Sunday, June 29, 2008

Who'll stop the rain?

This is getting depressing. We've had nothing but rain it seems since mid-April. Now it's been 10 days since I got my new ride - and it's rained every day but 1! I'm sick of cleaning and polishing, I want to put some miles on! I want to scrub the nubbies of the new tires! I want to go to Pakenham for an ice cream! I want to ride!

Sorry, you can't get there from here.

I recently had the unfortunate and very frustrating experience of trying to arrange some personal travel within the Ottawa-Montreal-Toronto triangle using public transit rather than my own vehicle. The following are but two examples of why people still drive everywhere in this country.

Kingston, Ontario is an apparently inconsequential hamlet of some 150,000 people located right on the major East-West corridor (Highway 401) about 250 kilometres east of Toronto. There is one Greyhound inter-city bus a day that goes from Kingston to Toronto. It leaves at 7 AM, takes 9 ½ hours, routes through Ottawa, covers a total distance of 566 kilometres, and costs $104 plus taxes (one way).

Then there’s Peterborough, another inconvenient urban centre located just an hour east of Toronto. With a population of 120,000 and growing, a couple of major post-secondary institutions, and a huge tourist industry one would expect that getting there from, say, Montreal would be easy. Well, to get to Peterborough from Montreal by Via Rail – oops, sorry, Via Rail doesn’t service Peterborough. You have to get off the train in Cobourg and somehow find your own way the last 50+ kilometres. But just getting to Cobourg would set you back a cool $112 (one way).

Until Canadian travellers have a properly functioning inter-city transportation system (other than air), we will never get out of our cars. It’s just too painful and expensive to consider anything other than driving, especially if there is more than one traveller involved.

If governments are serious about reducing greenhouse gas emissions from private vehicles, a really good place to start would be to use some of the billions spent on building more highways with more lanes to subsidize intercity mass transit by rail and bus to bring costs and convenience in line with personal use vehicle travel. Do that and people would start to leave their cars at home, opting instead for fast, convenient, and relaxing travel to their destinations. And then, perhaps, we won't need quite as much blacktop.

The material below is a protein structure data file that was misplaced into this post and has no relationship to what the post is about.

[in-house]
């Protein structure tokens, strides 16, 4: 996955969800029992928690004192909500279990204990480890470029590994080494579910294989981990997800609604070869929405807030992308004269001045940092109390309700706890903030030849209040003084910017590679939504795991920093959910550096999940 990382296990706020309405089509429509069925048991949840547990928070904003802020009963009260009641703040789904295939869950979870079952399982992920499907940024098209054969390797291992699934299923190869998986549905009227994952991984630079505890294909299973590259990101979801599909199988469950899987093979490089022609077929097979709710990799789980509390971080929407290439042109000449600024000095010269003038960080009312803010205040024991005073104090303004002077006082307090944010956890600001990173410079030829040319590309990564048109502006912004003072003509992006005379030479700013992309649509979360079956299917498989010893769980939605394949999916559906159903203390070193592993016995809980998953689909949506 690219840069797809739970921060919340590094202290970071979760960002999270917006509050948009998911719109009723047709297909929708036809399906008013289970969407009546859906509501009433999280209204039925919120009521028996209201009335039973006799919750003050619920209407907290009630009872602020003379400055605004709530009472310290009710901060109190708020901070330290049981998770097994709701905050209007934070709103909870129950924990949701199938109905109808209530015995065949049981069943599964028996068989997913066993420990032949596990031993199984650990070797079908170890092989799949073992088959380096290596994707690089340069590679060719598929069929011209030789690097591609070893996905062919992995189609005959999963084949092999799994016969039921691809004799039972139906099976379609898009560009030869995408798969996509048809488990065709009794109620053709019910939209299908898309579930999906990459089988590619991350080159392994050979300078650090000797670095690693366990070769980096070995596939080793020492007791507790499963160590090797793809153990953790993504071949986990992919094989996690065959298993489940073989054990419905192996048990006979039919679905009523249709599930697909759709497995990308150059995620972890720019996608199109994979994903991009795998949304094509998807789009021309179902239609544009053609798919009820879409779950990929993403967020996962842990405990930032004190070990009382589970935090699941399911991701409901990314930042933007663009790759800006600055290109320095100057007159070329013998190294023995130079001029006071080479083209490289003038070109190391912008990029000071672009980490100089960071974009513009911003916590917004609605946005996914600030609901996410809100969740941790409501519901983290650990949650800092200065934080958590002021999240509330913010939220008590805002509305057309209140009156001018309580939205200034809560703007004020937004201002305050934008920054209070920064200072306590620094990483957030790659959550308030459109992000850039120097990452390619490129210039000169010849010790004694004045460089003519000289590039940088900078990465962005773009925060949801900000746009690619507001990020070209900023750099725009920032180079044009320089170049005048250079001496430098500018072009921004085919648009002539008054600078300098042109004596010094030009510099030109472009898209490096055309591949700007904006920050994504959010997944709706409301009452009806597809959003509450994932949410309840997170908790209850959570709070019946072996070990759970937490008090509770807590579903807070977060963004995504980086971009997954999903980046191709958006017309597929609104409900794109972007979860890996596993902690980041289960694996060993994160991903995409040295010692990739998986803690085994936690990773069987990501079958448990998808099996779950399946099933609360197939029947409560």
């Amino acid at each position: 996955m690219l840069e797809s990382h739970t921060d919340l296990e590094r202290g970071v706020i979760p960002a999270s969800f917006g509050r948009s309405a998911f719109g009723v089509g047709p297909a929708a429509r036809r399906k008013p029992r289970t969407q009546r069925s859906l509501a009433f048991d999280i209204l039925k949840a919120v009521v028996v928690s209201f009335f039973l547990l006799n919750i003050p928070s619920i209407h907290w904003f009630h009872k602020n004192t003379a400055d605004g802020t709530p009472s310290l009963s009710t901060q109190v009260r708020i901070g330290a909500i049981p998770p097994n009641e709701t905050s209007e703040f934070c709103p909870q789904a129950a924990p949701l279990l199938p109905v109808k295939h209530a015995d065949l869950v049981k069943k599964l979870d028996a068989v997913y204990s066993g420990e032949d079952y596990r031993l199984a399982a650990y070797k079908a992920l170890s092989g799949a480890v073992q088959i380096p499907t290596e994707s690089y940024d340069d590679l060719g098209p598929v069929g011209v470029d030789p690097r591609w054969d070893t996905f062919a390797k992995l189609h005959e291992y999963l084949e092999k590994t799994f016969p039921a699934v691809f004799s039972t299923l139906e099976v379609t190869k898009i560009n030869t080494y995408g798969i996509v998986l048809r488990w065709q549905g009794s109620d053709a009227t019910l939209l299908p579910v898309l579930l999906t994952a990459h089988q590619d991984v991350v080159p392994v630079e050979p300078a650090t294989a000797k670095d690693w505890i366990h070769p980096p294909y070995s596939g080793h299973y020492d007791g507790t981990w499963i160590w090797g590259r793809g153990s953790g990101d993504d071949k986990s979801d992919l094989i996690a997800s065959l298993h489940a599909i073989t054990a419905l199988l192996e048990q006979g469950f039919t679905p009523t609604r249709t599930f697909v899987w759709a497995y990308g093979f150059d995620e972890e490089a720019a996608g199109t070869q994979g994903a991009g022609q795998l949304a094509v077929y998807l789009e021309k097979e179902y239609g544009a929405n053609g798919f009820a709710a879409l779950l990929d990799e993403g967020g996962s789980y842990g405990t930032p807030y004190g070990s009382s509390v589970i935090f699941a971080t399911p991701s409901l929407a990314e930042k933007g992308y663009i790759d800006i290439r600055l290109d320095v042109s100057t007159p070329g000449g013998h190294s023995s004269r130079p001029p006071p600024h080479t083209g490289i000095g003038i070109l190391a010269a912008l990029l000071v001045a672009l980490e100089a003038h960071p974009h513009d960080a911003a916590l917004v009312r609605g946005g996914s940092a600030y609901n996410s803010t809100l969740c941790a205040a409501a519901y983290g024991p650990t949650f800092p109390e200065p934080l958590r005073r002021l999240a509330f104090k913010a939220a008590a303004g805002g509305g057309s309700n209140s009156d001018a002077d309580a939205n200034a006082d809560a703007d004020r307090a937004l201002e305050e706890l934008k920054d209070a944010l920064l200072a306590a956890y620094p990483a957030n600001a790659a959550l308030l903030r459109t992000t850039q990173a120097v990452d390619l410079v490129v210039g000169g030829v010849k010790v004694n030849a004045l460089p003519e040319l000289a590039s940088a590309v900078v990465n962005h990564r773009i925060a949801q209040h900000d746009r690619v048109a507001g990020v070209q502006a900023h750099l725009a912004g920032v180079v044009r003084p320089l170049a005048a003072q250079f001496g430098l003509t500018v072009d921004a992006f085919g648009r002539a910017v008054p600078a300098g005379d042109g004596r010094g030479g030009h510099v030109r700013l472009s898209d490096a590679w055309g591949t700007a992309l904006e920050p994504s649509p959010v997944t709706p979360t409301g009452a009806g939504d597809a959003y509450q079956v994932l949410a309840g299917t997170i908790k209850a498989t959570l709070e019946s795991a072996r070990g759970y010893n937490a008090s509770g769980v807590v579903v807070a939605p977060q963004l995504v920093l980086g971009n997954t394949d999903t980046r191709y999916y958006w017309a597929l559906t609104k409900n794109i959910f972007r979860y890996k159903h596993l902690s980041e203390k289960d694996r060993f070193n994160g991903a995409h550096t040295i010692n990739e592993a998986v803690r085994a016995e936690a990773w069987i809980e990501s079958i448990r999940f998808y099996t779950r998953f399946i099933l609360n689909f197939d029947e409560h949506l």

Thursday, June 26, 2008

... may result in death or serious injury

The User Manual for my new H-D contains a wealth of information in its 63 pages, including 107 WARNINGS that specified behaviour could result in “death or serious injury”. The unaware (and some would argue intelligence-challenged) buyer is duly warned that smoking while peering into an open gas tank is unwise and “may result in death or serious injury”. Likewise, running the motorcycle in an enclosed garage is not recommended as carbon monoxide is bad for one’s health and excessive quantities may “result in death or serious injury”. There’s even a warning that failure to follow other warnings on cleaning materials could “result in death or serious injury”. (I guess I’ll have to pay more attention to the labels on soap and paste wax from now on.)

Clearly the product liability lawyers have been busy, but they’ve still missed a few. Nowhere in the manual did I find this warning: “Purchase of this motorcycle without the express prior permission of your spouse/significant other may result in death or serious injury”. Or how about: “Operating this vehicle at excessive speeds while removing the bugs from one’s teeth may result in death or serious injury.” Then there’s: “The installation of excessive chrome attachments to this motorcycle may cause blinding reflections resulting in death or serious injury”.

Note to H-D: Feel free to use the above warnings in future manuals without attribution.

Tuesday, June 17, 2008

Live to Ride

I can’t believe it’s been two weeks since I last posted. Well, actually, I can. Like the politicos chomping at the bit to get the hell out of Dodge, I too have succumbed to a deep malaise concerning all things political. It’s just too damn infuriating and tiresome to sustain any level of interest in the moronic happenings on the Hill for more than a few months at a stretch – and I hit the wall about 3 weeks ago.

So instead, I turned my attention to a far more interesting topic – motorcycles. Harley Davidson motorcycles to be specific. Ever since I first rode one back in the 60’s (yeah, I’m that old) I have nursed a not-so-secret desire to have one of my very own. So decades (and 20 or so other lesser motorcycles) later, I decided this was the year, and so the search was on.

I sat on every bike, new and used, at the local dealerships – several times. I watched listings in Kajiji, Craig's List, eBay, and the Auto trader. I read the want ads in the local papers. I drove all over the city looking at motorcycles and even found “the one”, only to have the owner/seller’s wife refuse to let him part with it. (He did allow as he should have obtained her permission before I drove an hour-and-a-half each way, and burned $50 in gas to check it out. Thanks a lot, pal.)

But eventually I found exactly what I was looking for in Toronto. So a quick trip for a look-see, followed by a handshake and an arranged delivery/hand-over in Kingston, and I am now the proud owner of an ’07 Dyna Low Rider.

I’ll be seeing you on the road!

Sunday, June 1, 2008

Ottawa the beautiful

Grabbed this shot while walking down Laurier Street in Ottawa last weekend.

I guess the city worker who’s job title is “The guy who clears shit out of the way of the streets painters” didn’t show up that day.